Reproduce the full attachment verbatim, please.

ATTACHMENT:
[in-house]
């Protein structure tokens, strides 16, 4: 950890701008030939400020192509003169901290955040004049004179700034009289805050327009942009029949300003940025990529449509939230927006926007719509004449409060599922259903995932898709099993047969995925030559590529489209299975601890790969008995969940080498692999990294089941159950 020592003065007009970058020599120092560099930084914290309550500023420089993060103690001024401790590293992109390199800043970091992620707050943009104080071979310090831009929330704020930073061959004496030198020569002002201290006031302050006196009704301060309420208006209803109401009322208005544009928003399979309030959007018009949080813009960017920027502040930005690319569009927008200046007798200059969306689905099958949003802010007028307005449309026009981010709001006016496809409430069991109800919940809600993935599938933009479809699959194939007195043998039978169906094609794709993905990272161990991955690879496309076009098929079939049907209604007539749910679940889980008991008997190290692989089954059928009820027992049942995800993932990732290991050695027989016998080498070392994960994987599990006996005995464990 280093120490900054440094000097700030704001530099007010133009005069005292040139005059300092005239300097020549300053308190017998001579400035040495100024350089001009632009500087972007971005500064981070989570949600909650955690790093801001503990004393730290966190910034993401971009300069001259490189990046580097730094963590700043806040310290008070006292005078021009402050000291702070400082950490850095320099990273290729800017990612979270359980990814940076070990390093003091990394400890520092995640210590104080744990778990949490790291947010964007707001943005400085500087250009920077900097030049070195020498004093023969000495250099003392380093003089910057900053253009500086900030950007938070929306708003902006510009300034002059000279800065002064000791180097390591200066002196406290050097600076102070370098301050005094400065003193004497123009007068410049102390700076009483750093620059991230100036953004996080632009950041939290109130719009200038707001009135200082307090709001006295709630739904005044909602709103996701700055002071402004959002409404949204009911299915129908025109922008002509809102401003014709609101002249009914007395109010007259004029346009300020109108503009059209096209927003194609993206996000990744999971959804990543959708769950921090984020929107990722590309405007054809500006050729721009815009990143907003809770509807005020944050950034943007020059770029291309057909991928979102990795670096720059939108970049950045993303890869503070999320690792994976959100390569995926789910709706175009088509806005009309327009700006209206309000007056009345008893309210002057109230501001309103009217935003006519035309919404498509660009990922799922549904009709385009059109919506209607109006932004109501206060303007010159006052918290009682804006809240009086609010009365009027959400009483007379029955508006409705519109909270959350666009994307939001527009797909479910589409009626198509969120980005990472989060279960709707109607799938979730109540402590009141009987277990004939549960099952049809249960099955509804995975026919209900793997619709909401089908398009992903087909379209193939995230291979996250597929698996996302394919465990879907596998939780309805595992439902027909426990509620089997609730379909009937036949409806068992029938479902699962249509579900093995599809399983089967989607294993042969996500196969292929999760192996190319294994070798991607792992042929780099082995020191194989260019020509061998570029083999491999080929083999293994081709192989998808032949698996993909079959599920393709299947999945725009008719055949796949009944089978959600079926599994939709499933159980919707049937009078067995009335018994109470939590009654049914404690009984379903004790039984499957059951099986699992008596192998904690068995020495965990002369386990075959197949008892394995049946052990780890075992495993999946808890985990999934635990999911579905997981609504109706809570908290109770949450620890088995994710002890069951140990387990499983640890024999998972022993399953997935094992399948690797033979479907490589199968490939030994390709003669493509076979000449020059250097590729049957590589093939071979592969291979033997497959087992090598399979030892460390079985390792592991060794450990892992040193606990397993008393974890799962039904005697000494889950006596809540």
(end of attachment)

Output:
[in-house]
């Protein structure tokens, strides 16, 4: 950890701008030939400020192509003169901290955040004049004179700034009289805050327009942009029949300003940025990529449509939230927006926007719509004449409060599922259903995932898709099993047969995925030559590529489209299975601890790969008995969940080498692999990294089941159950 020592003065007009970058020599120092560099930084914290309550500023420089993060103690001024401790590293992109390199800043970091992620707050943009104080071979310090831009929330704020930073061959004496030198020569002002201290006031302050006196009704301060309420208006209803109401009322208005544009928003399979309030959007018009949080813009960017920027502040930005690319569009927008200046007798200059969306689905099958949003802010007028307005449309026009981010709001006016496809409430069991109800919940809600993935599938933009479809699959194939007195043998039978169906094609794709993905990272161990991955690879496309076009098929079939049907209604007539749910679940889980008991008997190290692989089954059928009820027992049942995800993932990732290991050695027989016998080498070392994960994987599990006996005995464990 280093120490900054440094000097700030704001530099007010133009005069005292040139005059300092005239300097020549300053308190017998001579400035040495100024350089001009632009500087972007971005500064981070989570949600909650955690790093801001503990004393730290966190910034993401971009300069001259490189990046580097730094963590700043806040310290008070006292005078021009402050000291702070400082950490850095320099990273290729800017990612979270359980990814940076070990390093003091990394400890520092995640210590104080744990778990949490790291947010964007707001943005400085500087250009920077900097030049070195020498004093023969000495250099003392380093003089910057900053253009500086900030950007938070929306708003902006510009300034002059000279800065002064000791180097390591200066002196406290050097600076102070370098301050005094400065003193004497123009007068410049102390700076009483750093620059991230100036953004996080632009950041939290109130719009200038707001009135200082307090709001006295709630739904005044909602709103996701700055002071402004959002409404949204009911299915129908025109922008002509809102401003014709609101002249009914007395109010007259004029346009300020109108503009059209096209927003194609993206996000990744999971959804990543959708769950921090984020929107990722590309405007054809500006050729721009815009990143907003809770509807005020944050950034943007020059770029291309057909991928979102990795670096720059939108970049950045993303890869503070999320690792994976959100390569995926789910709706175009088509806005009309327009700006209206309000007056009345008893309210002057109230501001309103009217935003006519035309919404498509660009990922799922549904009709385009059109919506209607109006932004109501206060303007010159006052918290009682804006809240009086609010009365009027959400009483007379029955508006409705519109909270959350666009994307939001527009797909479910589409009626198509969120980005990472989060279960709707109607799938979730109540402590009141009987277990004939549960099952049809249960099955509804995975026919209900793997619709909401089908398009992903087909379209193939995230291979996250597929698996996302394919465990879907596998939780309805595992439902027909426990509620089997609730379909009937036949409806068992029938479902699962249509579900093995599809399983089967989607294993042969996500196969292929999760192996190319294994070798991607792992042929780099082995020191194989260019020509061998570029083999491999080929083999293994081709192989998808032949698996993909079959599920393709299947999945725009008719055949796949009944089978959600079926599994939709499933159980919707049937009078067995009335018994109470939590009654049914404690009984379903004790039984499957059951099986699992008596192998904690068995020495965990002369386990075959197949008892394995049946052990780890075992495993999946808890985990999934635990999911579905997981609504109706809570908290109770949450620890088995994710002890069951140990387990499983640890024999998972022993399953997935094992399948690797033979479907490589199968490939030994390709003669493509076979000449020059250097590729049957590589093939071979592969291979033997497959087992090598399979030892460390079985390792592991060794450990892992040193606990397993008393974890799962039904005697000494889950006596809540």